12. Saturday afternoon, I put on a 2.5 pound chuck roast to do the "Chucky's Nightmare" tacos that I've been drooling over for 3 months now. I've seen the wide variance of how long it takes to be pullable, from 5 hours to 11. Admittedly, I put it in way too late, about 2:30, hoping that it would be ready around halftime of the Razorback game (started at 6:30), or at least during the second half. WROOOONG!! We didn't eat dinner until about 11:30, but it was very much worth the wait for those willing to stick around. To start, I'm not the biggest fan of Tapatio sauce. It has something to it that I find a little overpowering that I don't think complements beef well, so I used Taco Bell's hot sauce because I knew it would give it heat and a little flavor, but you could add whatever hot sauce you like when you eat the tacos without a flavor problem. I just used a standard mexican steak rub, and a good bit of cayenne. It sat in the fridge overnight. I used 2 green bells, 2 jalapenos, a purple onion, and half of a VERY big yellow onion. The red bell I got had some crud in the middle, I think a bug got in there. Oh well. So I got the Akorn up to 260 with a couple hickory chunks mixed in and put the chuck on there with the Maverick hooked up to it. I decided I wanted to go a little hotter since I had less time. It ended up settling around 288, and didn't move more than 2 degrees for the next few hours as you'll see in the picture. Very proud of the Akorn. When it got to 165 IT, I put it on top of the chopped veggies that I put a little taco seasoning and some homemade salsa on. For the beer, I went with what I had, Sierra Nevada Kellerweis--a pretty good hefeweizen. I poured around half of it in there and drank the rest. I covered the pan with foil (a glass pan that I got in trouble for using. If anyone knows how to get smoke stains out of a pyrex pan, please help!), and put it back on at 325. By this time, the game was getting ready to start, so I was crossing my fingers that this last leg would be quicker than the first. WROOOONG!!! The IT dropped to 145 over the next 20 minutes before it started back up. In the future, I'll wait for the IT to get hotter, and I may heat the veggies in the oven before adding them in. It finally got to 205 around the time the 4th quarter started, not really sure what time that was. Would NOT pull. Shout out to the folks who helped me out through this period, I thought I'd ruined the meat for sure. It got to 210 after the game was over and pulled into 3 big pieces. I had it right where I wanted it. I left it on there for another 30 minutes, then pulled it to pieces. Let it cook for a little while longer and pulled it down more. Let the sauce thicken up. It finally came off a little after 11:00. I'd consumed a good bit more in the libation department than I thought I would, and I was about to consume more, the jalapenos we put in there were HOT and I added on my Spur Tree crushed red pepper sauce before trying it. It was glorious, I love the spice. I made some beans (black, dark red kidney, mexican corn, rotel, taco seasoning) to put on the tacos, and it was a great pairing. The money shot is somewhat pathetic as I was so hungry I'd already eaten that tacos partner who was much prettier with ponchos cheese dip, beans, and lettuce. I've decided this is the best thing I've made on the Akorn. I love pork butts, but this had so much flavor and was more challenging. Definitely worth doing again and again and again. Now for the part everyone really cares about... If not for this forum, I would have never known something like this existed. Thank you all for the great ideas and motivation.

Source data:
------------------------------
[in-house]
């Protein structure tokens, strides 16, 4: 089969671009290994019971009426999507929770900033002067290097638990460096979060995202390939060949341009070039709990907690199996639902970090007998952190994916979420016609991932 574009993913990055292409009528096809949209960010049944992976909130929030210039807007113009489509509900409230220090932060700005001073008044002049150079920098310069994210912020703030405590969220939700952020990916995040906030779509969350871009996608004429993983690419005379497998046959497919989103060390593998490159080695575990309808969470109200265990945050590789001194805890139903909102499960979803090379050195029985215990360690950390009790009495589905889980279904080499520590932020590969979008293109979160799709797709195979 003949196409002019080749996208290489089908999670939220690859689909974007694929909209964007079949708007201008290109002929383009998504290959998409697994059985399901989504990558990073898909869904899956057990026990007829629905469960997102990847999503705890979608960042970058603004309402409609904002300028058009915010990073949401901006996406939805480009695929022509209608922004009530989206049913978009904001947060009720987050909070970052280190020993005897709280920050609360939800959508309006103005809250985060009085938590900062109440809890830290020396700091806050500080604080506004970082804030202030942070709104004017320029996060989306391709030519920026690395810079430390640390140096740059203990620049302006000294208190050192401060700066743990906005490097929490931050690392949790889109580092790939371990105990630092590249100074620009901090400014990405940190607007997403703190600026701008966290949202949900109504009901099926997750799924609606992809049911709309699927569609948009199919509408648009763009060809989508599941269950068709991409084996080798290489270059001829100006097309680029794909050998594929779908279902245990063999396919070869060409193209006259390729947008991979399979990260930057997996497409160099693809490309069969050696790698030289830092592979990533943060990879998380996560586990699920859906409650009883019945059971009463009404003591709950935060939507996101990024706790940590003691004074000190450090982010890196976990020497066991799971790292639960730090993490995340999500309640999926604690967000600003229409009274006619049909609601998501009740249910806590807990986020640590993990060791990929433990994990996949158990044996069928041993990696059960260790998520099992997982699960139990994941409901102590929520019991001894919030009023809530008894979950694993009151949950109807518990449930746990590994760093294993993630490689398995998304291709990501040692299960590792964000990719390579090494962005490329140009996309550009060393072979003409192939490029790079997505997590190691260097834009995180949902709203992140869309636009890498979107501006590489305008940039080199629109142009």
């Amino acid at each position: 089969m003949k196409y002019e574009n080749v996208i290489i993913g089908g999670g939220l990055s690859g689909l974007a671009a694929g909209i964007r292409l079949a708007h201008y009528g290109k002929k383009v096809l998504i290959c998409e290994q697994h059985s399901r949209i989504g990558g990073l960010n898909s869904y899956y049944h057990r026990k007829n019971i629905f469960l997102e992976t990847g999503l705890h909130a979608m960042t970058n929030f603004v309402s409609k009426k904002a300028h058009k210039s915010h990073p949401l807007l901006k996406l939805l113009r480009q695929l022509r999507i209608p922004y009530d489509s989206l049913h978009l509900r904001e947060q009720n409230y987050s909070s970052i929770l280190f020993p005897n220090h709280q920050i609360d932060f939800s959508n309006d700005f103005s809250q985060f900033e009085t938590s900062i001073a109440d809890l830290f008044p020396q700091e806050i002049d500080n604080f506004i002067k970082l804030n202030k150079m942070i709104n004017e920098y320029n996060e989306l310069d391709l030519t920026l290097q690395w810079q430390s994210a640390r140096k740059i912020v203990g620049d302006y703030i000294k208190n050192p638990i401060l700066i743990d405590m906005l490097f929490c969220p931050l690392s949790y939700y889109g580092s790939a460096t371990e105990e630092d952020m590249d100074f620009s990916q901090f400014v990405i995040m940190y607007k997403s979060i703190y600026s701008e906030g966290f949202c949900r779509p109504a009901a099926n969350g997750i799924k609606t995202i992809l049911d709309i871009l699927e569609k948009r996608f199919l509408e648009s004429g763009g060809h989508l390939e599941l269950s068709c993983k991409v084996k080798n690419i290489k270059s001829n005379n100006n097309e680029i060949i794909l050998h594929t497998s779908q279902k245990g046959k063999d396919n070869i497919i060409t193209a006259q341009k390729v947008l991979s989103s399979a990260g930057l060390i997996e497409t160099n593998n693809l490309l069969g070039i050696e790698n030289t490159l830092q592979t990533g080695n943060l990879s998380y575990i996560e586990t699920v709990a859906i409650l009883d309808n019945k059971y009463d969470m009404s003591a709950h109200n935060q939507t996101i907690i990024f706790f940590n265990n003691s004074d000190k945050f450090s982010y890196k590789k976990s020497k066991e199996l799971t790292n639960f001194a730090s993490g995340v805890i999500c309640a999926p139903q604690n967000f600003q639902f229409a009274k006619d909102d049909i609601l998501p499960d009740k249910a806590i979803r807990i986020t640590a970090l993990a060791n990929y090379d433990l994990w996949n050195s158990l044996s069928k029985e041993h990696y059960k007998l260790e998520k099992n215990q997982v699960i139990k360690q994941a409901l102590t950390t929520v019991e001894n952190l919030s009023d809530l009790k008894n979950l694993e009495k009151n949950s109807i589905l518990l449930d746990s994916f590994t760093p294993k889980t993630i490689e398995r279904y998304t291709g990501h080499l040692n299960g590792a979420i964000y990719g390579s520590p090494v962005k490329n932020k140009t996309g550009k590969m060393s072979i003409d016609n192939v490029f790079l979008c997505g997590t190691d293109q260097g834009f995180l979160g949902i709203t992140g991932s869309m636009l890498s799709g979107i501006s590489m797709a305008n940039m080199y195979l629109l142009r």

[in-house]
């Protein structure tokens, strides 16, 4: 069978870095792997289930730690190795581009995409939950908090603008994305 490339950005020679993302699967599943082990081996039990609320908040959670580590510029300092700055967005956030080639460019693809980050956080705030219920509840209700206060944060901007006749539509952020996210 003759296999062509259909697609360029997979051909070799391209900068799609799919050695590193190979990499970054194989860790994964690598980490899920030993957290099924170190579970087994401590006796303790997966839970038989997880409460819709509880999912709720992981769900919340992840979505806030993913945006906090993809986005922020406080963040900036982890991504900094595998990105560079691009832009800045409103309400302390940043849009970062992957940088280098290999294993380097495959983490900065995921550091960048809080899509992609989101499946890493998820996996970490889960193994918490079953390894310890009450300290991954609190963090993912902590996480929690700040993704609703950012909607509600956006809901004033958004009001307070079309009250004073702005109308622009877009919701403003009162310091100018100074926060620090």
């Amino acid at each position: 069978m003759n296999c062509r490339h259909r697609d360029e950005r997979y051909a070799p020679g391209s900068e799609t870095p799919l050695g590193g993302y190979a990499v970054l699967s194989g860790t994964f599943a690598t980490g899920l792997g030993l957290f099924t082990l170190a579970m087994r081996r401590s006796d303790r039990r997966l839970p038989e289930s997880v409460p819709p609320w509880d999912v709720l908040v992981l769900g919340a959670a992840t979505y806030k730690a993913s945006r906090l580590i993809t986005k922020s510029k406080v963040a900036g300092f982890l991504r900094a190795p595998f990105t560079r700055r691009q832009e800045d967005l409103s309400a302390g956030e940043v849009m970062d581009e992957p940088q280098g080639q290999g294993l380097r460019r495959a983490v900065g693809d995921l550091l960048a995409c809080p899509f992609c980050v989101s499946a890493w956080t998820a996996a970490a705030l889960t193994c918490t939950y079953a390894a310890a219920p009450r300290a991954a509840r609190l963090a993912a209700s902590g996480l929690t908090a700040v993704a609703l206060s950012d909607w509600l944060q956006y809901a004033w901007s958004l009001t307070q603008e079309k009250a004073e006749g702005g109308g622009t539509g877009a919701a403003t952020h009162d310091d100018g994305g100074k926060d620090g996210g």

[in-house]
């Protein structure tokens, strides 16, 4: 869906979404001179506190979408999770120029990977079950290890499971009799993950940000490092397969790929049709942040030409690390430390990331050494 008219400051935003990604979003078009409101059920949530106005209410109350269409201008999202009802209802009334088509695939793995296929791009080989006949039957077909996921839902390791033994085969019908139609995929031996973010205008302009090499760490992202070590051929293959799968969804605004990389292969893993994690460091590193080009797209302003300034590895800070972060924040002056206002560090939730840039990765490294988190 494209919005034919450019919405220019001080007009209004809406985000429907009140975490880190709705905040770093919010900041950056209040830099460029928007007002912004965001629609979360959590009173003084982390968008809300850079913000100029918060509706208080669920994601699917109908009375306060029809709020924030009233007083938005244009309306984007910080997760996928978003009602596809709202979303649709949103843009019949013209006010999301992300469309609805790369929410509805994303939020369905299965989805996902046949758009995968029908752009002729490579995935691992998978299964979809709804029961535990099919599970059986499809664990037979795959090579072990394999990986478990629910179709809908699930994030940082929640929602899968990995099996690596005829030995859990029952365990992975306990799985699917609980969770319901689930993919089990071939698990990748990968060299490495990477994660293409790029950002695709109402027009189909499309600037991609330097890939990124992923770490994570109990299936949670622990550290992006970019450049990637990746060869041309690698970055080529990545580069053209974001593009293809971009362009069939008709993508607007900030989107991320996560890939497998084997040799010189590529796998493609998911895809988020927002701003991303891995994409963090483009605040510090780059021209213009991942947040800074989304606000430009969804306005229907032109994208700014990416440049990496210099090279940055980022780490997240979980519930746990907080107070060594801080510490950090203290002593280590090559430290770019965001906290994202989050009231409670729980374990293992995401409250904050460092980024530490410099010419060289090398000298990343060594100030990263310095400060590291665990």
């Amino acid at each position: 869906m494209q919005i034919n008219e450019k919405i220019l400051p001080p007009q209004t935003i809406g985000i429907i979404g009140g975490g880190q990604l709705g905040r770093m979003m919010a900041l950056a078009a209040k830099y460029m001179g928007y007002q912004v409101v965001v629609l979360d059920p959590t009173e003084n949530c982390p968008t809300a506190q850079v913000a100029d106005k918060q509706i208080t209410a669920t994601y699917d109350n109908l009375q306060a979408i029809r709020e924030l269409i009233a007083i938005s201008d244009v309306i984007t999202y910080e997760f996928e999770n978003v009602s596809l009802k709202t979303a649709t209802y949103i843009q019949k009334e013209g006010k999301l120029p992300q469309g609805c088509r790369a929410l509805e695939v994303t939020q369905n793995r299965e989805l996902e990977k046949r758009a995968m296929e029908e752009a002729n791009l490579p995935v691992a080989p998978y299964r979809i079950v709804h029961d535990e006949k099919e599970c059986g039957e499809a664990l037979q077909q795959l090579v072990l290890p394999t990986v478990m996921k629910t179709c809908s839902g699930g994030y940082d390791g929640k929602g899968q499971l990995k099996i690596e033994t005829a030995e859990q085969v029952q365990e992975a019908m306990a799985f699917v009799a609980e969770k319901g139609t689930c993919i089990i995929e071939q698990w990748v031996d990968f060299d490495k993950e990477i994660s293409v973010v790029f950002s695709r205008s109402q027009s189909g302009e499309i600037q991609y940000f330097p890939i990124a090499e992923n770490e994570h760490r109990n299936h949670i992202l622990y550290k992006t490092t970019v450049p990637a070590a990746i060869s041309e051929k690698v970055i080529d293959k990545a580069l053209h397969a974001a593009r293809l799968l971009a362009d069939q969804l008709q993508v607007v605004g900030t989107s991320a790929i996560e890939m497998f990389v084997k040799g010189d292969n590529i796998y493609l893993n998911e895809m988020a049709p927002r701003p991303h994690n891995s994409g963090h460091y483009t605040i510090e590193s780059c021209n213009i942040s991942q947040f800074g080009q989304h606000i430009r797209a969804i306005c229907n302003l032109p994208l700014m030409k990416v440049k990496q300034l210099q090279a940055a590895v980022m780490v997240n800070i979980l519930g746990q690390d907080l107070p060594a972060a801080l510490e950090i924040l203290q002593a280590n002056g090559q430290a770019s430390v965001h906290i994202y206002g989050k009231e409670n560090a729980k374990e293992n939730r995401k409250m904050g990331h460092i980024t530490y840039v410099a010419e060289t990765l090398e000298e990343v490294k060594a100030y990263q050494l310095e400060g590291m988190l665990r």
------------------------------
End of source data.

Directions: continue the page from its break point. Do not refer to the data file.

13. Howdy Gurus! Monday evening, I looked in the freezer to see what I had for dinner on Tuesday evening. There was a chuck roast, almost the last of a cow my brother and I had slaughtered and butchered. I pulled it and thawed it. Below are the results of yesterday's cook. Here is a picture of the guest of honor right out of the package. I decided to lay some smoke, peach smoke specifically, on the chuckie. I got this at Academy. I only used a couple of pieces directly in the heart of the lit lump. I was doing this indirect, hence the heat deflector. I"ll be laying on the smoke at 250ish. No big deal as the real key to this cook is the braising which comes later. I always like to keep my kamados as clean as possible, so I always set a drip pan on my heat deflector. A clean kamado is a safe kamado; no flashbacks for this Okie! And finally here is the chuckie on the grate. The temp probes are to the new iGrill thermometer that operates on BlueTooth. Red for the cook; yellow for the grate temp. I seasoned with my Embarrassed Zebra rub. Salt, pepper, granulated garlic, paprika, and cayenne. As many of you know Beauty! has thermometer probes built in the side through which you can run probes and their wires. Curved probes negate that capability, especially those that have a collar (red and yellow in this case. Hence the probe wires sitting on the lip of Beauty! I smoked this chuckie to about 160F internal according to the probe. Following is a pic of the chuckie at the end of this smoke. Here is picture of the chuckie in a pan with a liquid of beef broth and merlot wine. The veggies are red skin potatoes, turnips, carrots, and grossly chopped onions. Braising is classically combination cooking technique that consists of a sear on the meat and then a lower temp cook in a vessel, generally with some liquid in the bottom. Many of you may know this technique as pot roasting, hence the term pot roast! And here is the chuckie all buttoned up with its foil covering getting ready to be braised at a temp of 350F. It's back on Beauty! for the duration of the cook. Here is a picture of Beauty! holding rock solid smack dab in the middle of a rain storm. Here's the iGrill sitting on the KK teak side table. It's sitting under a glass bowl to protect it from the rain coming down and swirling around. Notice the water on the table. All in all Iwas quite pleased with the performance of the iGrill temperature unit. I had little if any problems with the BlueTooth. This was the first real test and it went well. I can recommend it. This next pic shows the finished product still in the pan after about 5 hours in the roasting portion of the cook. Here is a pic showing that the bone in the chuckie just easily wiggled loose. And finally here is a plated pic of the cook; braised chuckie, root veggies, and a green salad. SWMBOI and I used some of the broth over the meat and on the root veggies. Scrumptious! The chuckie, which can tend to the tough side, was really tender. Total time on smoke was about 2.5 hours and total time braising was about 6.5 hours. Because of the braise, the chuckie was incredibly moist. All in all, this was a very successful cook. I normally would reduce the liquid in the pan and make a gravy. But, SWMBOI's stomach thought her throat and been cut and she wanted to eat NOW! So, ever mindful of who butters my bread ...! Thanks for looking in!